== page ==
What's hard for my mum about me including her recipes in my current (Italian-style) manuscript is that she tends to cook from 'feel' rather than instructions. So she's been trying to write down the recipes for me, then second-guessing herself and making the dishes as well to make sure she's remembered all the steps!
Above are some pics she sent me when testing her (modern) ricotta recipe, plus how my nonna used to make it. Why not try one of the recipes, below, for yourself? Beats paying for the exxy supermarket stuff and tastes a heap better, guaranteed ;)
Nonna’s homemade ricotta
1 litre of full cream milk
1 large twig off a fig tree
Clean twig. On the base, cut two deep cuts, forming a cross about 2” deep, so that gum can be released.
Place milk in a saucepan and warm to almost boiling point. Then keeping on the hotplate on very low, stir with the twig until the milk separates. Once separated, take off the heat and keep stirring until the whey has become clear and the ricotta has formed. Place into cheesecloth so that the liquid drains away. Once cool, place in a container in the fridge. Use with poached fruit in place of cream.
*This method makes a very soft ricotta, almost to the consistency of cottage cheese and can be sliced. It has quite a strong taste unlike the version made with vinegar.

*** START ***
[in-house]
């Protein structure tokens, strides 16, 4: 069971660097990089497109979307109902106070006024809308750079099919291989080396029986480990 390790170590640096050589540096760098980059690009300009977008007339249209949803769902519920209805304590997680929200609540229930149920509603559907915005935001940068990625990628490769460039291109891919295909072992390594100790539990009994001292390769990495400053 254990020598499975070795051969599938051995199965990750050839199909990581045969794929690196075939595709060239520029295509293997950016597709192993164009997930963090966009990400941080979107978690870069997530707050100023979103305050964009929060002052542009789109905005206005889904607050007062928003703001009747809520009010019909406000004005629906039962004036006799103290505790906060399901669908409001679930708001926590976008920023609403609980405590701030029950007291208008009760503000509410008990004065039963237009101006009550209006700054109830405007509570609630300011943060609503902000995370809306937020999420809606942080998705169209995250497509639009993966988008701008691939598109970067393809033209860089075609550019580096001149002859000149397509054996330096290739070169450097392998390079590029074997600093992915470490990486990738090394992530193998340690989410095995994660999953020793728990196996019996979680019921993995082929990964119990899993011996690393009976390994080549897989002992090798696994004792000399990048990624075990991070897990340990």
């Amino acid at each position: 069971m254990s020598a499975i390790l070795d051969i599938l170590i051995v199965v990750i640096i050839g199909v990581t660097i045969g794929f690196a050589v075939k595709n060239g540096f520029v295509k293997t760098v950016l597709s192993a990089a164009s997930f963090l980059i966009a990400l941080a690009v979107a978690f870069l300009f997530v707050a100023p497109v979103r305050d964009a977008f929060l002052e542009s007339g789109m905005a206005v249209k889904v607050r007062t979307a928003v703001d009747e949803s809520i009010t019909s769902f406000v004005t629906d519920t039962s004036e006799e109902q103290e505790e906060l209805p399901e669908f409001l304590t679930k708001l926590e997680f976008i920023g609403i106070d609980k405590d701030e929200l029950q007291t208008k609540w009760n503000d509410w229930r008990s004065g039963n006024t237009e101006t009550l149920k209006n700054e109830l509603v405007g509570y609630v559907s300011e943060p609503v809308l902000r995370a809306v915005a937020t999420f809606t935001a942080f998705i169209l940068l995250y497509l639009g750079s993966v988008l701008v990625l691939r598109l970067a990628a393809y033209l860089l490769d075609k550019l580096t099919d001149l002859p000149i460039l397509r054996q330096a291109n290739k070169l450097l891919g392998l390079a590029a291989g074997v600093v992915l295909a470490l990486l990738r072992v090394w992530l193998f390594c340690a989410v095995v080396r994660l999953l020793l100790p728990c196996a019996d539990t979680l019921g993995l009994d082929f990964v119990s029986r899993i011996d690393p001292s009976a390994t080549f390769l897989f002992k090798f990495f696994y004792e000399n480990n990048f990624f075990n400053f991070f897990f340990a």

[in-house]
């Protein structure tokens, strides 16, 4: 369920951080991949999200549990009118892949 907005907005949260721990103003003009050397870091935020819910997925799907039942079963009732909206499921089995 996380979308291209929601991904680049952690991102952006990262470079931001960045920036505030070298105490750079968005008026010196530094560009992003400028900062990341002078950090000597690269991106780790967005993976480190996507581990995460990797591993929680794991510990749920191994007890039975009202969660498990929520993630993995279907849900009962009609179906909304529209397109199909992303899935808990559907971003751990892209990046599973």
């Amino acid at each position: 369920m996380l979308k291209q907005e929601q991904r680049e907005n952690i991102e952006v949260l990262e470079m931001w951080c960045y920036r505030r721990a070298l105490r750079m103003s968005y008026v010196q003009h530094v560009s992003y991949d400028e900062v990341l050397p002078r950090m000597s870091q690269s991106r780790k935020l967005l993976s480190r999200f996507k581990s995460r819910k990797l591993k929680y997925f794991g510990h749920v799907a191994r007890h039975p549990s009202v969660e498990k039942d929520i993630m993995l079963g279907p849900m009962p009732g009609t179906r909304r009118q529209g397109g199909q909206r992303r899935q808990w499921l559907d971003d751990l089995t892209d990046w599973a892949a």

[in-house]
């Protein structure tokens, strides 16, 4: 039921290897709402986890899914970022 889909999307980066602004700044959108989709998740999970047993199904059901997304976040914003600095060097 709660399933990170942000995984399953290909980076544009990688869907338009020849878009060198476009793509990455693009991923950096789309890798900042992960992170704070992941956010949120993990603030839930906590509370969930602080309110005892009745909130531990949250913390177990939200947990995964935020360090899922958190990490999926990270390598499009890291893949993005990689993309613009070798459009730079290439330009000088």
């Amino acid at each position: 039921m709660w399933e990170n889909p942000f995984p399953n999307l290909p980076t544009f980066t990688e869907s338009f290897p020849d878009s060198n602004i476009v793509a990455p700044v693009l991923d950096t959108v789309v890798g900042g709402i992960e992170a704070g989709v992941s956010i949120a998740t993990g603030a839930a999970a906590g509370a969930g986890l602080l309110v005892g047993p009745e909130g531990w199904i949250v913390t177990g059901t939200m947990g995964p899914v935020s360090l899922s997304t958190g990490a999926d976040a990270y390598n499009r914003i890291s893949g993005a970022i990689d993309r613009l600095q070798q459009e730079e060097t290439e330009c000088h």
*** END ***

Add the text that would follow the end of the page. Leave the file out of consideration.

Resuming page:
*Great way to use up any excess milk!
1 litre of full cream milk
1 teaspoon of salt
1/4 cup of vinegar
Olive oil, dried oregano and cracked pepper to taste
Place milk in a saucepan and warm to almost boiling point. Take off the stove, add salt and vinegar, and stir until the milk separates. Strain the mixture in a fine sieve, allowing all the liquid to drain off.
When cool, place the ricotta in cheesecloth (or sieve) and squeeze out any moisture. Put in a container and refrigerate overnight. Next day, cut into required pieces, dress in olive oil, dried oregano, and cracked pepper. Use on dry biscuits, in salads or as additional sandwich fillings. Keeps for a week in the fridge!
This Easter Sunday we celebrated with a small family gathering at my parents' place. Since the grandparents have passed on and great-grandkids have been added to the mix, the family get-togethers are more splintered, smaller events, though my mum still cooks for an army!
At Easter, my mum's mum used to make traditional chicken-shaped Easter bread featuring eggs wrapped in dough (which looked a bit like this). I never used to appreciate the effort that would have gone into making these as a kid as I was too interested in devouring the choccie eggs, but now it's a tradition I remember fondly - and one that is likely lost forever!
Still, there was plenty of other food to go around, including roast pork and crackling, spinach fritters, potato bake, home-made pita bread, and tonnes of yummy salads and desserts. I'll spare you the video of all the kids - and adults! - doing an impromptu performance to Joe Cocker's You Can Leave Your Hat On using dad's hats as props. But check out the pics of my dad, Rocco, in his prized veggie patch.
Happy hols - and hope the Easter bunny was kind to you (and didn't advocate quitting chocolate this year.) :)
Finding my inner peasant...